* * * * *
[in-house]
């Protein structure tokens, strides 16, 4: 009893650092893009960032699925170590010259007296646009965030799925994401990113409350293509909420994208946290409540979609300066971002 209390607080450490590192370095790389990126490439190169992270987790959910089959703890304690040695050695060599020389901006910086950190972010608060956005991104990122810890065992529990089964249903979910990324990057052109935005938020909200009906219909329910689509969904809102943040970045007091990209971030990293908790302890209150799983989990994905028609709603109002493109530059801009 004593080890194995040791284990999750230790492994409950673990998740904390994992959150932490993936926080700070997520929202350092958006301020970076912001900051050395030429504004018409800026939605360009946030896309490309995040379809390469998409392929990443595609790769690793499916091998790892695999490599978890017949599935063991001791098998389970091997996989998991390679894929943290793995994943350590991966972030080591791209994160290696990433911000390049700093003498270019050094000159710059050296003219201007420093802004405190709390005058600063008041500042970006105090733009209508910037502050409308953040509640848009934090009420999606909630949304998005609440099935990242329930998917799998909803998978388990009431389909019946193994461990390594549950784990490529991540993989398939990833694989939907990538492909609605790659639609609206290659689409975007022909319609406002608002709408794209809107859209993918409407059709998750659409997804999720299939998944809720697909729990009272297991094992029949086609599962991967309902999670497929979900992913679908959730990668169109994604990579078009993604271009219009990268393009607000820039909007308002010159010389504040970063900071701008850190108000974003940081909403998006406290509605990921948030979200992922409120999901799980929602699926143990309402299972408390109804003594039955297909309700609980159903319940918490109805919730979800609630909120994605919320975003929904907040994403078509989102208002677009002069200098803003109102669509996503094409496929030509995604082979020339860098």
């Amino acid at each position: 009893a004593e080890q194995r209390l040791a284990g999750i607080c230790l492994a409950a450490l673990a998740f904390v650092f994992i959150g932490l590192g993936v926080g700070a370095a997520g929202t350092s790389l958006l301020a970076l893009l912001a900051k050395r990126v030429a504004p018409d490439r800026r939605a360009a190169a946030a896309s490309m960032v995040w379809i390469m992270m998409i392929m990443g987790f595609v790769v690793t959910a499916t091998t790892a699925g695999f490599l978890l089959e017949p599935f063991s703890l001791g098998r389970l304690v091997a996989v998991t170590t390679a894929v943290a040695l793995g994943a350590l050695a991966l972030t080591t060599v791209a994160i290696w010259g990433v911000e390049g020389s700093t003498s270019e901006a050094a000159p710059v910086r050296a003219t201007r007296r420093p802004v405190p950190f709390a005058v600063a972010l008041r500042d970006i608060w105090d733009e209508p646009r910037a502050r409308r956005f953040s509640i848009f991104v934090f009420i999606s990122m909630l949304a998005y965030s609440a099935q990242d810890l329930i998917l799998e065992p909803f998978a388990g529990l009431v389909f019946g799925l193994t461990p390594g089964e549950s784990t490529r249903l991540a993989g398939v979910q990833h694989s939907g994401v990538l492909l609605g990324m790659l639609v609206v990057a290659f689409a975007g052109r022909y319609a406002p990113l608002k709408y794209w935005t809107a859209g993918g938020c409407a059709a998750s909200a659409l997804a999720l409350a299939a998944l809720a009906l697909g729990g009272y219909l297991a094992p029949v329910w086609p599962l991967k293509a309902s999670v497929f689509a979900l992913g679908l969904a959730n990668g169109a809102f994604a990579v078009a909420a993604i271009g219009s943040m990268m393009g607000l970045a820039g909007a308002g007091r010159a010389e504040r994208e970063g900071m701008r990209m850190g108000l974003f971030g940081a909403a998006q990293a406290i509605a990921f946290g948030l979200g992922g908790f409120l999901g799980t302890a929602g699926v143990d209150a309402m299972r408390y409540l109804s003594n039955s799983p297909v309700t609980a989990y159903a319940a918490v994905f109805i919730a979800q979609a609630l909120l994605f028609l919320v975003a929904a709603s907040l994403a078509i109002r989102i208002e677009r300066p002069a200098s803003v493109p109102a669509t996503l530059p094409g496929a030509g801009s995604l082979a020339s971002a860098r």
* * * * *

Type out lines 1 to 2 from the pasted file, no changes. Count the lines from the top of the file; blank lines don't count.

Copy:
[in-house]
């Protein structure tokens, strides 16, 4: 009893650092893009960032699925170590010259007296646009965030799925994401990113409350293509909420994208946290409540979609300066971002 209390607080450490590192370095790389990126490439190169992270987790959910089959703890304690040695050695060599020389901006910086950190972010608060956005991104990122810890065992529990089964249903979910990324990057052109935005938020909200009906219909329910689509969904809102943040970045007091990209971030990293908790302890209150799983989990994905028609709603109002493109530059801009 004593080890194995040791284990999750230790492994409950673990998740904390994992959150932490993936926080700070997520929202350092958006301020970076912001900051050395030429504004018409800026939605360009946030896309490309995040379809390469998409392929990443595609790769690793499916091998790892695999490599978890017949599935063991001791098998389970091997996989998991390679894929943290793995994943350590991966972030080591791209994160290696990433911000390049700093003498270019050094000159710059050296003219201007420093802004405190709390005058600063008041500042970006105090733009209508910037502050409308953040509640848009934090009420999606909630949304998005609440099935990242329930998917799998909803998978388990009431389909019946193994461990390594549950784990490529991540993989398939990833694989939907990538492909609605790659639609609206290659689409975007022909319609406002608002709408794209809107859209993918409407059709998750659409997804999720299939998944809720697909729990009272297991094992029949086609599962991967309902999670497929979900992913679908959730990668169109994604990579078009993604271009219009990268393009607000820039909007308002010159010389504040970063900071701008850190108000974003940081909403998006406290509605990921948030979200992922409120999901799980929602699926143990309402299972408390109804003594039955297909309700609980159903319940918490109805919730979800609630909120994605919320975003929904907040994403078509989102208002677009002069200098803003109102669509996503094409496929030509995604082979020339860098």